Fewer than 1 in 10 callers with speech and hearing impairments get through on IRS help line

By Stephen Ohlemacher, AP
Thursday, September 30, 2010

Few hearing-impaired callers reach IRS help line

WASHINGTON — Fewer than one in 10 callers managed to get help during tax season when they called an Internal Revenue Service help line for people with speech or hearing impairments, a government investigator said Thursday.

Overall phone service by the IRS improved during the 2010 tax season, said a report by J. Russell George, Treasury inspector general for tax administration. But phone service for speech- or hearing-impaired callers declined.

More than 350,000 people called the IRS help line for people with speech or hearing impairments during tax season. The overwhelming majority hung up almost immediately — the IRS says many probably called the line for people with hearing or speech impairments by mistake.

Some 3,844 stayed on the line to wait for assistance. Of those, 339 — or 8.8 percent — actually reached a real person, the report said.

That’s down from last year, when 14.4 percent were served.

“Our report found that far too few hearing- and speech-impaired taxpayers successfully reached an IRS assistor,” George said. “The IRS must do a better job of ensuring that all Americans have equal access to its services.”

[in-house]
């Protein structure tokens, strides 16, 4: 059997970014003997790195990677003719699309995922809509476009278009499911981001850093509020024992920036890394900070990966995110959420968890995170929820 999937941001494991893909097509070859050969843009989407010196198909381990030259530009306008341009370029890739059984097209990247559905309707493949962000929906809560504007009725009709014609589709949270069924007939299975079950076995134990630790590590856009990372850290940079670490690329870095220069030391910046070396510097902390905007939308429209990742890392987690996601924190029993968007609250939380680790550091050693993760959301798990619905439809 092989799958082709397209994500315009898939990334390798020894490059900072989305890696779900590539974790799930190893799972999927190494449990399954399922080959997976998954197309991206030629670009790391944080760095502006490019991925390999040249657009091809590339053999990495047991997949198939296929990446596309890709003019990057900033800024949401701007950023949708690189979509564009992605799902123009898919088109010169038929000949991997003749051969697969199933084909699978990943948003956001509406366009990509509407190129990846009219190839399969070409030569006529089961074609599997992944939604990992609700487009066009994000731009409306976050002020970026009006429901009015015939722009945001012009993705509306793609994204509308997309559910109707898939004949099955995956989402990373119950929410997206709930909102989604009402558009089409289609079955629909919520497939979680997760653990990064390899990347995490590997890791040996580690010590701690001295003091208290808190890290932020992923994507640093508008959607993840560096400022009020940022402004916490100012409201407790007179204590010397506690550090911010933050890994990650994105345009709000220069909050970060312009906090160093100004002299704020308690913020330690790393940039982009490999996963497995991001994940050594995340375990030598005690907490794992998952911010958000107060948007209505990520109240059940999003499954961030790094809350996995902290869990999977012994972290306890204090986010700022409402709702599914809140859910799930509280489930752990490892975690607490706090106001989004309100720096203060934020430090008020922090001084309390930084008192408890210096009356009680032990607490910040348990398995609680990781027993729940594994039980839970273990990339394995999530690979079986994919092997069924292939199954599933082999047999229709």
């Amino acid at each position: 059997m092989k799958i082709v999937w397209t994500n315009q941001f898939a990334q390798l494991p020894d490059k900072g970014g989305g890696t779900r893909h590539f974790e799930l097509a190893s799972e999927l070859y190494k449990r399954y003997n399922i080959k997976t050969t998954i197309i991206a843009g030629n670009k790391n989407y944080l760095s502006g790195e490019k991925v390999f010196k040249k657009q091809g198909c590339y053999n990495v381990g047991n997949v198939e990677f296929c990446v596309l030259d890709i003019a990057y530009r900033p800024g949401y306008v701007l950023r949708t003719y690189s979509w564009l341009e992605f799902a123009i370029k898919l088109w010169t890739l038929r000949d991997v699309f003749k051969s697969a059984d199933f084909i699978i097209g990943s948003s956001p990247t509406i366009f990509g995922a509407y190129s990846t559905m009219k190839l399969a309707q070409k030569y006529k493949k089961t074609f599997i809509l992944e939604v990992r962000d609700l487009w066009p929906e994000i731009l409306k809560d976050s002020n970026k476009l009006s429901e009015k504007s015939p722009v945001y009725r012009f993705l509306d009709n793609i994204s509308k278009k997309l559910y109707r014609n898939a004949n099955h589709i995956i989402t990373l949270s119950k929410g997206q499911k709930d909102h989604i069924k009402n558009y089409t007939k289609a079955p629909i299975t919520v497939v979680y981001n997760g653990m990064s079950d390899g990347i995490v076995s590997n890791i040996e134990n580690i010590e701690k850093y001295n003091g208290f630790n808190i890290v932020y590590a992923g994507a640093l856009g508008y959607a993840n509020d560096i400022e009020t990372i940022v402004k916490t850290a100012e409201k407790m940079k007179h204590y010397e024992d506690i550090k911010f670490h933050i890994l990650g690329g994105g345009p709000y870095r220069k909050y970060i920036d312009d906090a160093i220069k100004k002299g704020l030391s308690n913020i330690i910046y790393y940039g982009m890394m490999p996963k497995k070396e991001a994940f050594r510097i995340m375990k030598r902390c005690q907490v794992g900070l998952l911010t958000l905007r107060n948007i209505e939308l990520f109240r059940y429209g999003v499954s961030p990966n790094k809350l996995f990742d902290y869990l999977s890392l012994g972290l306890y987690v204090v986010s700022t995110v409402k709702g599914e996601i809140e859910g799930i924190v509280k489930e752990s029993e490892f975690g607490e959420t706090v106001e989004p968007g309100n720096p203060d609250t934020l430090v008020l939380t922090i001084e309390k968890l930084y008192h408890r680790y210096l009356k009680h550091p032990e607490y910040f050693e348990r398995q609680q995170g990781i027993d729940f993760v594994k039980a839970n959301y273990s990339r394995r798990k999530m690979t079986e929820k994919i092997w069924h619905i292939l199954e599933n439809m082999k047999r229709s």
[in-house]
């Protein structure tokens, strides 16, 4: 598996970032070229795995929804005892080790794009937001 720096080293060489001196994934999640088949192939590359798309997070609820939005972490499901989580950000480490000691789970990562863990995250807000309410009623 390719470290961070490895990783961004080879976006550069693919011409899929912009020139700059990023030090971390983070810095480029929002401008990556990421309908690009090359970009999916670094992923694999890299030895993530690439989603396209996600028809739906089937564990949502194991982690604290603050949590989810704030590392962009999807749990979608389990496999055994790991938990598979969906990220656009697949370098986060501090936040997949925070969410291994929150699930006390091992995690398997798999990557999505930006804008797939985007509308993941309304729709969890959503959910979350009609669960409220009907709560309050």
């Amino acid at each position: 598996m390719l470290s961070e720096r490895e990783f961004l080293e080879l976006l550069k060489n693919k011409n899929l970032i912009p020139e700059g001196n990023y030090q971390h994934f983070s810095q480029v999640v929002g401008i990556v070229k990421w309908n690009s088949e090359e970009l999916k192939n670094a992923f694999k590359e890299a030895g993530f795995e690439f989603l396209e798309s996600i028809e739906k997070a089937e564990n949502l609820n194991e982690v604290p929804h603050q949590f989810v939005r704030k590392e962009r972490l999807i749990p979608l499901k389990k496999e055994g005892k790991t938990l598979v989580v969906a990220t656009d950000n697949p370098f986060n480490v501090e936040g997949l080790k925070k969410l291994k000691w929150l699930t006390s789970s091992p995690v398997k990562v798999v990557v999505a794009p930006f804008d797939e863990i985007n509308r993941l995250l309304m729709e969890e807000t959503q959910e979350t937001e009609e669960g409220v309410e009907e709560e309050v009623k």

The IRS said it offers many services for taxpayers with speech or hearing impairments, including a website that provides pages of information addressing many taxpayer issues. Online services include an American Sign Language channel on YouTube.

The agency’s toll-free help line for people with speech or hearing impairments requires callers to have a telecommunications device with a keyboard that allows them to type their conversations and read the reply on a display screen.

In a written response to George’s report, the IRS said the number of callers not getting help is inflated because many people mistakenly call the help line and hang up once they realize it is for people with hearing or speech impairments. Nevertheless, the agency said it plans to improve its services for 2011.

The IRS has been working for years to provide more alternatives for all taxpayers seeking help, with regular updates on the IRS website as new tax issues arise. Still, millions of taxpayers call the IRS each year, looking for help or information about their taxes.

This year, the agency’s toll-free help line received a total of 72 million calls during tax season, down from nearly 76 million in 2009.

A little more than 75 percent of the callers got help this year, the report said. That’s up from 64 percent in 2009.

Wait times, however, increased, from a little less than 9 minutes last year to a little less than 10 minutes this year.

will not be displayed